Mordecai Kaplan: Accepting Darwinism

The founder of Reconstructionist Judaism takes a pragmatic approach.

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Kaplan's concern here is clearly moral behavior. Kaplan shares this concern with most other theologians, Jewish and Christian, who address themselves to Darwinism. Kaplan does not reject Darwinism, but only, at this point, conditions it on divine impetus.

Of course, past divine initiative does not necessarily guarantee future human salvation as a result of the structure of the cosmos. Thus Kaplan must clarify his position. Toward the conclusion of Judaism as a Civilization, Kaplan adumbrates the metaphysical position that he will later articulate repeatedly: 

"Ultimately, the forces for good that inhere in the world and in human nature will give rise to a just social order, one in which every human being will be able to achieve the full measure of self-realization and accord to his neighbor the same right and opportunity. The evolution of mankind, though marred by frequent and disheartening reactions, moves irresistibly in the direction of universal security and freedom. From the standpoint of the Jewish religion, ethical purpose does not emerge merely as an incident of social history, but is a directive and creative force."

As Schweid has argued, Kaplan camouflaged his deeply traditional, religious sentiments in scientific garb. Not only did creation have a divine impetus, but the progressive nature of evolution is guaranteed by "the forces for good that inhere in the world and in human nature." Of course, we must distinguish progress from design. Kaplan affirms the former, but endorses the latter only in the most general fashion.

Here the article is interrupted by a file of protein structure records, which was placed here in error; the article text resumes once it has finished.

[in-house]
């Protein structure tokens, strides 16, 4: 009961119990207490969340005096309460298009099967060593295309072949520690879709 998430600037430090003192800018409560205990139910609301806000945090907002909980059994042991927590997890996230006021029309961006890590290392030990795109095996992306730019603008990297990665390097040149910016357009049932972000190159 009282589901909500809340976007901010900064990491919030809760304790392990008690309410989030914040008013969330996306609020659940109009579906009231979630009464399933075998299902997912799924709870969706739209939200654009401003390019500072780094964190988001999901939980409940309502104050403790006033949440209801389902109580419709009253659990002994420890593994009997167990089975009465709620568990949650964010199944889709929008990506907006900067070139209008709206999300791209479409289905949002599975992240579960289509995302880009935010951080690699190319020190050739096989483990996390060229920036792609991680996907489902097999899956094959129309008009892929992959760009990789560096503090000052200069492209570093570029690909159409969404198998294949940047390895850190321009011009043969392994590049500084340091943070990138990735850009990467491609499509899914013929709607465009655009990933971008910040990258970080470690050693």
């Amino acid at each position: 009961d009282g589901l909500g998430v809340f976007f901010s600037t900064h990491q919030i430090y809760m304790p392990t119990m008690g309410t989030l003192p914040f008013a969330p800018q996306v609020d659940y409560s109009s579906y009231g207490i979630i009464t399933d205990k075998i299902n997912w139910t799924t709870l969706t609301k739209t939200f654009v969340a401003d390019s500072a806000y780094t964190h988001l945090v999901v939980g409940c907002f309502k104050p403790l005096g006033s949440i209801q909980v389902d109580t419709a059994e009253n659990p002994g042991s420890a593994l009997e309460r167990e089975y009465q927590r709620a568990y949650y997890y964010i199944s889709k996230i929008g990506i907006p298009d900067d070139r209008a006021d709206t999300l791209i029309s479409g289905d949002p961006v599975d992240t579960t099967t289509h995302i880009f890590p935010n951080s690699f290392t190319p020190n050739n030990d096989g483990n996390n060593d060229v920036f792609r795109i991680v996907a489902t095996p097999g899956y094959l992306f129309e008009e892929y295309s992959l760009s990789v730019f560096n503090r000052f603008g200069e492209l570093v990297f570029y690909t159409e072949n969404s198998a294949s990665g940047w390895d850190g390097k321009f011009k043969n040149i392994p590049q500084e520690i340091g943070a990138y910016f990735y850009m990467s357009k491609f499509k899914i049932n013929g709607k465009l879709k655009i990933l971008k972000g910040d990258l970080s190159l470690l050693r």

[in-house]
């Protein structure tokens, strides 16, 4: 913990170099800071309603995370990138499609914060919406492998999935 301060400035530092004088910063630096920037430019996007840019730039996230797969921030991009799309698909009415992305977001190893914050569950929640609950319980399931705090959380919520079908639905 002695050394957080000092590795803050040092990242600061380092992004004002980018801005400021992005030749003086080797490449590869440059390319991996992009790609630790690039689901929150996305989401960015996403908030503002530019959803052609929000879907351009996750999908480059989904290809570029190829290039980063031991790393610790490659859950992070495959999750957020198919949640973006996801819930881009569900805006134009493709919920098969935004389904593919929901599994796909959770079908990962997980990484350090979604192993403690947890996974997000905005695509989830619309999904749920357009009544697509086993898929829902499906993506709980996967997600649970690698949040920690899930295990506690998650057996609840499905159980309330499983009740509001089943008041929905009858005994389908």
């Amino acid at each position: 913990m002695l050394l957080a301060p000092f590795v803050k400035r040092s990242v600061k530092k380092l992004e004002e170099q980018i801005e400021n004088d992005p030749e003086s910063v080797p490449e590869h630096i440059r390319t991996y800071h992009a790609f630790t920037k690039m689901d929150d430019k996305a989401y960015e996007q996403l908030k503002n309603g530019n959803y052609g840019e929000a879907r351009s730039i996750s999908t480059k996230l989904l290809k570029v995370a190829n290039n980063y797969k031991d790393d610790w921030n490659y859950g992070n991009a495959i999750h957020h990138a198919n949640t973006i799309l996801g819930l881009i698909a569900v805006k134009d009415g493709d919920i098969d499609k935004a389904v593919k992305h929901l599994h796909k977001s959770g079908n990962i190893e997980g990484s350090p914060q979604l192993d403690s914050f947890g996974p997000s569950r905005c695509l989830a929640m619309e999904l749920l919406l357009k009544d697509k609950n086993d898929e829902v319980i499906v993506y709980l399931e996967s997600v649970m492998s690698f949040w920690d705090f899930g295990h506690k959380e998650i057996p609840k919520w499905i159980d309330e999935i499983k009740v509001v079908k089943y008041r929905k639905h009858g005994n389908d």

While holding fast to the conviction of an ideal future, as in the foregoing citation, Kaplan nowhere suggests that the path to "universal security and freedom" is preordained. It is precisely in this arena that human freedom, contingency, and what Kaplan calls "spiritual selection" operate.

Open-Ended Reality

Kaplan's theology was greatly influenced by Bergson and John Dewey. Both thinkers understood reality as an open-ended process that has no preordained goal or telos. Evolution, for Kaplan, is necessarily progressive, but teleologically undetermined. Perfection is a moving target because of the creative element in human behavior. Humanity is, quite literally, shaping its future evolution.

Kaplan exploits the idea of emergent evolution, which scientists apply to those properties that do not appear at the level of their constituent parts, such as consciousness, and uses it to describe an empowered humanity taking responsibility for shaping its own evolution.

"Unlike other living creatures [man] must take a hand in his own metamorphosis. He must consciously and deliberately share in the cosmic or divine process which impels him to become fully human.... The nature of man, far from being a finished affair, is still in the making. Just as modern man is an improvement over the caveman, so his continued development may be assumed in the process of emergent evolution." (Kaplan, Religion of Ethical Nationhood: Judaism's Contribution to World Peace)

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Shai Cherry

Shai Cherry, Ph.D. is an Assistant Professor of Jewish Thought at Vanderbilt University.